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TIME TO RECHARGE

A drop in demand for fossil-fuel cars has hurt the world’s biggest EV maker

A worker stands behind a car manufactured at a BYD assembly line in Shenzhen, China May 25, 2016. REUTERS/Bobby Yip - SR1EC5S0IXY0M
Reuters/Bobby Yip
Need a boost.
By Echo Huang
Published Last updated This article is more than 2 years old.

China’s electric car giant BYD is the country’s top-selling electric vehicle manufacturer—its sales in China doubled last year. And last month it sold close to 29,000 (pdf) electric vehicles, a nearly 300% increase from a year before. But its profit numbers aren’t so pretty.

BYD reported that net profit for 2018 dropped 31.4% to 2.8 billion yuan (pdf, $417 million) from a year earlier, according to preliminary numbers it announced late Wednesday (Feb. 26). The decline came despite revenue growth of more than 22%. The drop, in line with company forecasts, comes as the Warren Buffet-backed manufacturer faces pressure on all three of the businesses it relies on—automobiles, solar power, and mobile phones—as China’s economy slows. The final numbers for the year will come at the end of March.

BYD had a good year if you look at its sales figures alone. In December, it said it had sold 247,811 “new energy vehicles” (pdf, unaudited numbers)—a figure that includes both battery and hybrid vehicles, and passenger cars as well as other types. That would be more than double the 110,000 such vehicles (pdf, p. 8) it reported selling in 2017. The company said yesterday that it had topped global sales for a fourth year running (Tesla’s 2018 numbers suggest they’re nearly tied).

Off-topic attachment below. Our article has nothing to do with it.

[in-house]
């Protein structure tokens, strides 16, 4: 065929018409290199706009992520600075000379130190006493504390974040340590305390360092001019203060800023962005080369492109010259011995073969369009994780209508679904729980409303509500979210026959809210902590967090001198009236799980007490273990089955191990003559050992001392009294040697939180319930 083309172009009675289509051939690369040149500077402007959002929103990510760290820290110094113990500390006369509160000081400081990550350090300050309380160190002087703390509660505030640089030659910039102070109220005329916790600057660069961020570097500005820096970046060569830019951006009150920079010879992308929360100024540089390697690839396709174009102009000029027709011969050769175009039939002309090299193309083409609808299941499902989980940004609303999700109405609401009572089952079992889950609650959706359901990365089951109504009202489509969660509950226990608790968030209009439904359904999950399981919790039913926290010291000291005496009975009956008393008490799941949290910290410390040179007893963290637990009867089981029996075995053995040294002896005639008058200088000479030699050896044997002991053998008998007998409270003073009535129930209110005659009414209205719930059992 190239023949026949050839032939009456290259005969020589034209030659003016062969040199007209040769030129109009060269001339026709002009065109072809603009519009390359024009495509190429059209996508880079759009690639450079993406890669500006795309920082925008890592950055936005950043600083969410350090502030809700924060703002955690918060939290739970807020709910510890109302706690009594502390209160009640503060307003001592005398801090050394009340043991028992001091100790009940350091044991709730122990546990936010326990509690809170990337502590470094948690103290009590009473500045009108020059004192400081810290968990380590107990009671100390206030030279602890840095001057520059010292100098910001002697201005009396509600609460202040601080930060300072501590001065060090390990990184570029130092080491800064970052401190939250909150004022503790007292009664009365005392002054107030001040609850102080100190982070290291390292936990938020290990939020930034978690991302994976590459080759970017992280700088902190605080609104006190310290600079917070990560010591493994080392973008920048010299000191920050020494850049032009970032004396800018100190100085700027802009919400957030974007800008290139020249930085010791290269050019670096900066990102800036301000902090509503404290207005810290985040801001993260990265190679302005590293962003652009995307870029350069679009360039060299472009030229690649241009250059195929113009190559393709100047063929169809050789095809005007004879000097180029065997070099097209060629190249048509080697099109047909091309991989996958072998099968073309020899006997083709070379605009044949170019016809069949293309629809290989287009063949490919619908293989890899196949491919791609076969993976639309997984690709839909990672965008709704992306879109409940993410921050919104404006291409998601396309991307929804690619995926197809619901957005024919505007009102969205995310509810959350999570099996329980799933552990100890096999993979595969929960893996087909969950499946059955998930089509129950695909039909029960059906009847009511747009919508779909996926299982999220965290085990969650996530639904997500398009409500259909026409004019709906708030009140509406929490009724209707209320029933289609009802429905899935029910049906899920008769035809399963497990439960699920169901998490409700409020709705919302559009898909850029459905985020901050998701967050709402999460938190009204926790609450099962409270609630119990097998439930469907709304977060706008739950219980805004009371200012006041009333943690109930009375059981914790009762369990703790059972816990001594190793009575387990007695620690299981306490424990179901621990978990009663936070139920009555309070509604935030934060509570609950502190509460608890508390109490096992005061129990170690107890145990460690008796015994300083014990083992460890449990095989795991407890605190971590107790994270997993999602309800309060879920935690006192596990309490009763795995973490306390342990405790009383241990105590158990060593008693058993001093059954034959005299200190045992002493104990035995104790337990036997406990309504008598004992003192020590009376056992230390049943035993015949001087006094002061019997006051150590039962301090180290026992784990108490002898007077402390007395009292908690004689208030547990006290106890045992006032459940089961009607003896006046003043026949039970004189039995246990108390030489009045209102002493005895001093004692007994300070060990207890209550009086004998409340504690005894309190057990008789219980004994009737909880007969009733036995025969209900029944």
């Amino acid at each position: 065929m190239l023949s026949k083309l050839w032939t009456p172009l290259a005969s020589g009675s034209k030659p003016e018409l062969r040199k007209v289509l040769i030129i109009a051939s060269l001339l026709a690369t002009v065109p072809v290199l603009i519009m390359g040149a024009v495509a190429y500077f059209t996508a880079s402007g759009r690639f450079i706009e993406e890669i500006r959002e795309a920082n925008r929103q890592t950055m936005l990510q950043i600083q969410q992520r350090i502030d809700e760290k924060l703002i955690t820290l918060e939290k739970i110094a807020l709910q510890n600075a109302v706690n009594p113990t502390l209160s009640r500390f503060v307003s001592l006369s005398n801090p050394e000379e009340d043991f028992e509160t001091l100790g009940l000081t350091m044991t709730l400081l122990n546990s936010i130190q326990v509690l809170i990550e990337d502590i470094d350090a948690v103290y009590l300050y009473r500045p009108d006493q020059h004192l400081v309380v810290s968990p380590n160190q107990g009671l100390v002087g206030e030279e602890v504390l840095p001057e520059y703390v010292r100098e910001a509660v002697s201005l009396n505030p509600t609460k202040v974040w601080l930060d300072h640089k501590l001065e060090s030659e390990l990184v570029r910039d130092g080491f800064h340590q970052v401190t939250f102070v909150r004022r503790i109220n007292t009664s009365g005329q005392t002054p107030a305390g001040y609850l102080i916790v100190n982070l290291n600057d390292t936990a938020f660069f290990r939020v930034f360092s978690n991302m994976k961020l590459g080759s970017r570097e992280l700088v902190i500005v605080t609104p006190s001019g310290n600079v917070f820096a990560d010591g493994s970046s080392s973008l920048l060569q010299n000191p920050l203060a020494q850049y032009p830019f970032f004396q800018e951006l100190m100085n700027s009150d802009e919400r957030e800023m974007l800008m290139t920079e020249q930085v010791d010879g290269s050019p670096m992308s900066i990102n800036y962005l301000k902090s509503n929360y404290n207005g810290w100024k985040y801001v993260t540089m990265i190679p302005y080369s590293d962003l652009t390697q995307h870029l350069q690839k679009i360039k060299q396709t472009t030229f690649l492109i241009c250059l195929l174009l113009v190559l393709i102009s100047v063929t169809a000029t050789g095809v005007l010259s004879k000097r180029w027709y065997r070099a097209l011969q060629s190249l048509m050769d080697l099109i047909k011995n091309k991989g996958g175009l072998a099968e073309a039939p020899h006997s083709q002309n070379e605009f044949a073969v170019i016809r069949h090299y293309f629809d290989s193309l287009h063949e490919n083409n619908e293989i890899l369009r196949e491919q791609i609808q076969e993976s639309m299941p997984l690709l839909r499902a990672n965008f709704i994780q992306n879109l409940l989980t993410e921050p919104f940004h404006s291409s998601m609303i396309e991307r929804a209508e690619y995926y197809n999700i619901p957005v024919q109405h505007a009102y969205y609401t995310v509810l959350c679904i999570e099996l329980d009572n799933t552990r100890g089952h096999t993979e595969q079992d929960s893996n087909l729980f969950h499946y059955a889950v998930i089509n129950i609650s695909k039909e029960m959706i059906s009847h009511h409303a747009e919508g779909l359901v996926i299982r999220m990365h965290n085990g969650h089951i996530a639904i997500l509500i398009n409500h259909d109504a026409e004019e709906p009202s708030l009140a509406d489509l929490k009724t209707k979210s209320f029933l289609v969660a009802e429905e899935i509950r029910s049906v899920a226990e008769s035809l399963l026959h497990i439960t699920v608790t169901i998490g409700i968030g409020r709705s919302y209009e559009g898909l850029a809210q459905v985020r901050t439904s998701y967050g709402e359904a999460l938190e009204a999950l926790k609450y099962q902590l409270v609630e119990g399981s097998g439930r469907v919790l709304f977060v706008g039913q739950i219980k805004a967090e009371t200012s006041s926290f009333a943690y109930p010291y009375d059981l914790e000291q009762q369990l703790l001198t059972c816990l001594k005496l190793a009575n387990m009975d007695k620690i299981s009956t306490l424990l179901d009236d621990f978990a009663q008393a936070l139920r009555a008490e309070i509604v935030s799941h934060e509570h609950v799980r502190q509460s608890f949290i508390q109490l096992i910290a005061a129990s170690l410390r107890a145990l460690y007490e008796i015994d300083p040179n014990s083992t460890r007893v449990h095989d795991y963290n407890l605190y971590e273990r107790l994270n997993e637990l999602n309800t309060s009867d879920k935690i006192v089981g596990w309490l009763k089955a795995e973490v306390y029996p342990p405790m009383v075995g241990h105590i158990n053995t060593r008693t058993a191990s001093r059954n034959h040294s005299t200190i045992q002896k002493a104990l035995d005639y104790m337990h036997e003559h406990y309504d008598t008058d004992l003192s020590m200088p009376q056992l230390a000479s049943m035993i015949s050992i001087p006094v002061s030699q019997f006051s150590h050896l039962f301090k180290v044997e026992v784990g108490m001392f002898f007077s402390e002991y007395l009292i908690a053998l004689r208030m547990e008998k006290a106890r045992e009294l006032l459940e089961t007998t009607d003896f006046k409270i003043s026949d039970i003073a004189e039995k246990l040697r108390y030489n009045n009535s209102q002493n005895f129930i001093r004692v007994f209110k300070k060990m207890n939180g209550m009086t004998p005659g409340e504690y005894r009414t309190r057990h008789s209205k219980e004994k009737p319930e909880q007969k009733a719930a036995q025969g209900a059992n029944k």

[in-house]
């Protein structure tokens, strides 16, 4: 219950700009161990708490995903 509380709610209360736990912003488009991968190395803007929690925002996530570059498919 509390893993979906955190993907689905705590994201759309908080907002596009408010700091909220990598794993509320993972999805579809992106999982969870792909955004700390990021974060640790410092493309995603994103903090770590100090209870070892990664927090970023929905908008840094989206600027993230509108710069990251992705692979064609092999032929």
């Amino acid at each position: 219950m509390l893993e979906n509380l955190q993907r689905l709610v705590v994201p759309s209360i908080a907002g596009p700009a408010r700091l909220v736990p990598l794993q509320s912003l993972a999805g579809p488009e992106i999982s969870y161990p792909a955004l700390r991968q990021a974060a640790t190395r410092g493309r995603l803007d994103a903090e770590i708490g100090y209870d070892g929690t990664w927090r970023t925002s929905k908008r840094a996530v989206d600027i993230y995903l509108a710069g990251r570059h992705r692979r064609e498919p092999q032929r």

That’s in line with a growing NEV market in China, which last year for the first time saw over a million sales, or more than half the world’s total.

But despite being the world’s largest NEV maker, BYD has been hurt by the decline in China’s demand for fossil fuel vehicles, which it still relies on heavily—it sold 245,000 fuel vehicles (link in Chinese, pdf, p.12) in 2017, almost twice the number of NEVs in the same period. BYD said that the slowing demand for conventional cars had increased competition in that sector, hurting profitability, according to the preliminary financial report.

BYD isn’t getting a helping hand from its handset components and assembly either, which make up more than 40% (link in Chinese, pdf. p.15) of its revenue. The firm said “orders and profits were both under greater pressure than before” because of weak demand and intensified competition.

Meanwhile the photovoltaic business, which makes up less than 10% of its revenues as of 2017, saw losses because of changes in policy and impairment costs, it said in the filing.

BYD’s been looking for ways to diversify its business—it plans to spin off its battery business, and will make a public offering of it as early as 2022 (paywall). It’s also pushing a project called SkyRail, a monorail public transport system, at home and abroad. Yet critics are wary of how well these plans will serve BYD—rival carmakers might be wary of revealing details of their car designs if they source batteries from BYD. Meanwhile, regulatory hurdles at home are stalling BYD’s progress on monorails.

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